Conventions discussed

In an interesting piece on the conventions the Economist notes that the Republicans want wish for President Obama to answer “a question so weighty that he cannot use his charm, personal popularity or powers of lofty rhetoric to escape from it, namely: is America better off today than it was four years ago, when he took office?”. This question is very convienent for the GOP to ask as it negates their own destructive, corrosive and immoral neoliberalism whilel clinging unrelentingly to their failed “trickle down” theory. Oddly enough, Romney seems to have embraced these failed policies (and attempting to buck history) by picking Paul Ryan as his running mate. Of course the GOP win the argumement if the question is framed the way they want. America, is not economically a better place after four years despite what Obama has said.

The magazine piece rightly notes that the Democratic convention “left questions unanswered about how Mr Obama, in a second term, might tackle America’s looming crisis of debt and public spending. Indeed, too many of the governors, senators, congressmen and union bosses invited to speak seemed to see no crisis at all, as they hailed the importance of continued government spending (or ‘investment’) on everything from new infrastructure to preserving middle-class jobs”.

The piece goes on to mention the Democratic convention, noting “several speakers, among them a former president, Bill Clinton, the First Lady, Michelle Obama, and a young Hispanic mayor from Texas, Julián Castro, accused today’s Republicans of misrepresenting the American dream, and even their party’s own traditions. Speaker after speaker reached into their country’s mythic past to paint a communitarian vision of American success”. There is nothing “mythic” about the communitarian values in America. Indeed, they are alive and well. To say that Americans are solely individualists is not true and ahistorical. It comments on President Clinton’s speech, who “enjoys high approval ratings from a public that remembers his two terms as a time of prosperity, solemnly painted the present-day Republican Party as captured by a hate-filled far-right and living in an ‘alternative universe’ in which all those who have achieved success are ‘completely self-made’. This he suggested, ignored a centrist case for business and government working together to promote growth and ‘broadly share prosperity'”. Yet while Clinton’s two terms were a success his policies were perhaps not quite so successful being much of the same rampant neoliberalism that the GOP are espousing now. Clinton undid the 1933 Glass Steagall Act leading to less regulation and more chaos later on.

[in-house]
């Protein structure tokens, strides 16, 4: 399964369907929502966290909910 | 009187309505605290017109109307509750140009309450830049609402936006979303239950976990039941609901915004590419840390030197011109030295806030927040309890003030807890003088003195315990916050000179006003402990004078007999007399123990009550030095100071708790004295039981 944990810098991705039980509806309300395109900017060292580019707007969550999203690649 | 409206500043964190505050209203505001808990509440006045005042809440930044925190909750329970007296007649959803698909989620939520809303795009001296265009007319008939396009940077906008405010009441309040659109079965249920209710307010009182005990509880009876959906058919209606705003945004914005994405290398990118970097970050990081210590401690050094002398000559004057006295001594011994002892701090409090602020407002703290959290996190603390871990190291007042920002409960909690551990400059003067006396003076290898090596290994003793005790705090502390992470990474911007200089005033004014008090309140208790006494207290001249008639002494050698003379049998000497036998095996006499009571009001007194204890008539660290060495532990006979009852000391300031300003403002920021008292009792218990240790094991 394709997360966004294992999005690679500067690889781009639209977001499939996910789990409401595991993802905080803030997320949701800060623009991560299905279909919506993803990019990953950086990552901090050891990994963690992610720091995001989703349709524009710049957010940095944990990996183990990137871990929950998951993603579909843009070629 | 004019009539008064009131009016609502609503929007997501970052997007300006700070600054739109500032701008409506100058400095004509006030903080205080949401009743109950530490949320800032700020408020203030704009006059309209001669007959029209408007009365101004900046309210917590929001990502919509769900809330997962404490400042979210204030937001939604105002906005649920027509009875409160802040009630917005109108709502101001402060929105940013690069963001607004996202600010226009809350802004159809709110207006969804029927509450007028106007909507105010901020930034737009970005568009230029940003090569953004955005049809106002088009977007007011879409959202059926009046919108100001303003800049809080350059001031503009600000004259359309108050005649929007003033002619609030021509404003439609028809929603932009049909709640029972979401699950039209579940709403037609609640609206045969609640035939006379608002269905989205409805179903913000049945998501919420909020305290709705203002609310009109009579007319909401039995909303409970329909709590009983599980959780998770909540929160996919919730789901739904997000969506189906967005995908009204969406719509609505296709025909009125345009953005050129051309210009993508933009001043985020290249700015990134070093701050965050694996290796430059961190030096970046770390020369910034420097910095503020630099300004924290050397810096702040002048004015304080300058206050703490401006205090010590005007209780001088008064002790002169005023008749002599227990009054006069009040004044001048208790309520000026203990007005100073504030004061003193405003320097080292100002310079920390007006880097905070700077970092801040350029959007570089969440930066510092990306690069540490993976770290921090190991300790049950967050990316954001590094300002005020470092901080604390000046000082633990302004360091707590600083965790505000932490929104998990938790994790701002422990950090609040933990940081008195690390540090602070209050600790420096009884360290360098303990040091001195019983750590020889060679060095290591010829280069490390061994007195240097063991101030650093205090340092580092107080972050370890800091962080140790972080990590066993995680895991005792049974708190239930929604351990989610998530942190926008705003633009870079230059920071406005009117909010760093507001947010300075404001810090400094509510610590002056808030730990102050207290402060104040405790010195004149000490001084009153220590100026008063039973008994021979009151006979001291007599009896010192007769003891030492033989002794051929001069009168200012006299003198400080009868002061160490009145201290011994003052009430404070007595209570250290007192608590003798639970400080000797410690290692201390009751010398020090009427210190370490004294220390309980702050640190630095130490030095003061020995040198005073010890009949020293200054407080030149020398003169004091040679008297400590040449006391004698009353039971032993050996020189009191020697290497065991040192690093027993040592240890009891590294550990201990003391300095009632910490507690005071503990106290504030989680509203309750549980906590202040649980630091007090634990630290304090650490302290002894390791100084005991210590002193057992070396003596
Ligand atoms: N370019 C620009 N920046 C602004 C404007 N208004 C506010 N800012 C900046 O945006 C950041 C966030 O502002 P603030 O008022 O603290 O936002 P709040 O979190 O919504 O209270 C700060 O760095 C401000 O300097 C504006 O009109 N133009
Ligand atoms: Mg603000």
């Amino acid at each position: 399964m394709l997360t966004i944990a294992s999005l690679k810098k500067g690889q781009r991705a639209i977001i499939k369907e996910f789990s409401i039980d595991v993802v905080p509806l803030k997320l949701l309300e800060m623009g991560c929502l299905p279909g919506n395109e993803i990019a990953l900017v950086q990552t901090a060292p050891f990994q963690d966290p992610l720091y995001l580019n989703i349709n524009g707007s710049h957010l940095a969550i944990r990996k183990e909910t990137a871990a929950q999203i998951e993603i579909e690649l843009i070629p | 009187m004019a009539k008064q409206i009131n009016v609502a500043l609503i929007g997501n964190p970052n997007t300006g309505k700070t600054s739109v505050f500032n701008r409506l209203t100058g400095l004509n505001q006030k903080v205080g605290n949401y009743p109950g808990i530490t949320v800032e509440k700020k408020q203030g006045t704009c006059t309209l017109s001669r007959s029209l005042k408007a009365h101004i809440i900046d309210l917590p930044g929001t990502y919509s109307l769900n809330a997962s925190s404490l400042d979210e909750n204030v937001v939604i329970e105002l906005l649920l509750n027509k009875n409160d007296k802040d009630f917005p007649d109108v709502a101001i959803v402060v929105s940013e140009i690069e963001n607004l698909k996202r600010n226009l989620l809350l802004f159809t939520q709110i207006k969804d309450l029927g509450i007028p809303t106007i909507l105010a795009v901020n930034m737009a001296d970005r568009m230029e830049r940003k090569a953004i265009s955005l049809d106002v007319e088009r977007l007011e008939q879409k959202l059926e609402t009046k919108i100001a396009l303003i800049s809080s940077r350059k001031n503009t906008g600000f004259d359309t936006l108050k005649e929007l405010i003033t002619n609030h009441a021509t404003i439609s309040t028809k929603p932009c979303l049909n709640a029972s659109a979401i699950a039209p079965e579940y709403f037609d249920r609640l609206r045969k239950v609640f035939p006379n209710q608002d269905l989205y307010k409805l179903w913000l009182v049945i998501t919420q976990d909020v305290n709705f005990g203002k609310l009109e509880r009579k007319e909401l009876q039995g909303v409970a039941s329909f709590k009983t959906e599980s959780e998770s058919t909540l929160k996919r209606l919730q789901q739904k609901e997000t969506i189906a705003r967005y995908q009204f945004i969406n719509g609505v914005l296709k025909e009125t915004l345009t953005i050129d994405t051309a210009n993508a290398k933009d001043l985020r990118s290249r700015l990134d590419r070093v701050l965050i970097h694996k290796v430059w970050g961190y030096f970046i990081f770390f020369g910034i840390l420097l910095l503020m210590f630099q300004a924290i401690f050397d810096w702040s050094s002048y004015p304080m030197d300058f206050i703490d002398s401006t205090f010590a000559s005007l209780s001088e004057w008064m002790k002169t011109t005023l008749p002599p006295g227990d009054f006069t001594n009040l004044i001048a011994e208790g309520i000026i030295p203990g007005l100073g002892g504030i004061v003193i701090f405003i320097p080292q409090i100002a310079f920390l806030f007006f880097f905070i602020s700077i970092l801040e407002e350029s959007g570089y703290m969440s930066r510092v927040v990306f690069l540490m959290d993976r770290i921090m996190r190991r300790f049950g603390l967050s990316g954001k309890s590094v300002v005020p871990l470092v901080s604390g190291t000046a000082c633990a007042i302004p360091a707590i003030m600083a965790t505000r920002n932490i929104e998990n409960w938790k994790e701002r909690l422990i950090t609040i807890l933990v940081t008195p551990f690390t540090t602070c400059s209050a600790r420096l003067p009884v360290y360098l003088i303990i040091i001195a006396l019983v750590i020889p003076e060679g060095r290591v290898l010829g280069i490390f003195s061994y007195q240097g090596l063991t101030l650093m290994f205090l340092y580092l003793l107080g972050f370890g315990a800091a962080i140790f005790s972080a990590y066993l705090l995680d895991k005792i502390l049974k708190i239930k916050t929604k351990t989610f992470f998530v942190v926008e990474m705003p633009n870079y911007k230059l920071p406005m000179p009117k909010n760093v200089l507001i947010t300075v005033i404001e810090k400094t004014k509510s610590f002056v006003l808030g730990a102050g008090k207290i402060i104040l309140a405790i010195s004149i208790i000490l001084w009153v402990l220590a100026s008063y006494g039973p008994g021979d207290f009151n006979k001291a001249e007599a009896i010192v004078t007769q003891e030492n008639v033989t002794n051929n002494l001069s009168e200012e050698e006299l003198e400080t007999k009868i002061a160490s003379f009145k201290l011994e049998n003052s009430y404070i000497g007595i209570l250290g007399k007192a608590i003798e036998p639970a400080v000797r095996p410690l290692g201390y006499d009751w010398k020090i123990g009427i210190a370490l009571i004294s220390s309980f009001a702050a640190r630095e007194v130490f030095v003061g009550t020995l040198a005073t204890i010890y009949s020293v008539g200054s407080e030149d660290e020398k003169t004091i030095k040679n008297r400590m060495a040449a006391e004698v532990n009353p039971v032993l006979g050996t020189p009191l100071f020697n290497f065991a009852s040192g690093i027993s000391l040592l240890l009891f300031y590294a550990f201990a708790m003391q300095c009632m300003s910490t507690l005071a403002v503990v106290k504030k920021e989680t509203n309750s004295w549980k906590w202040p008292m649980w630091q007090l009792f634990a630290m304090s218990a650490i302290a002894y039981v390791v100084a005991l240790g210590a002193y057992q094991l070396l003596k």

The article concludes “for victory, Mr Obama must also win over a separate group: independents who backed him in 2008, but who are now gravely disappointed by the gap between his promises to transform Washington politics, and a reality that has seen him look like a prisoner of congressional dysfunction and obstructionism”. However, it is not a popular thing to say but few should have believed that Obama would change Washington politics forever so perhaps independents should look at themselves.


One Response to “Conventions discussed”

  1. A lack of understanding? « Order and Tradition Says:

    […] not either understand or help national security. He opens noting that with the close of the GOP and Democrat conventions “we now have a clear idea of the difference between the two parties on foreign […]

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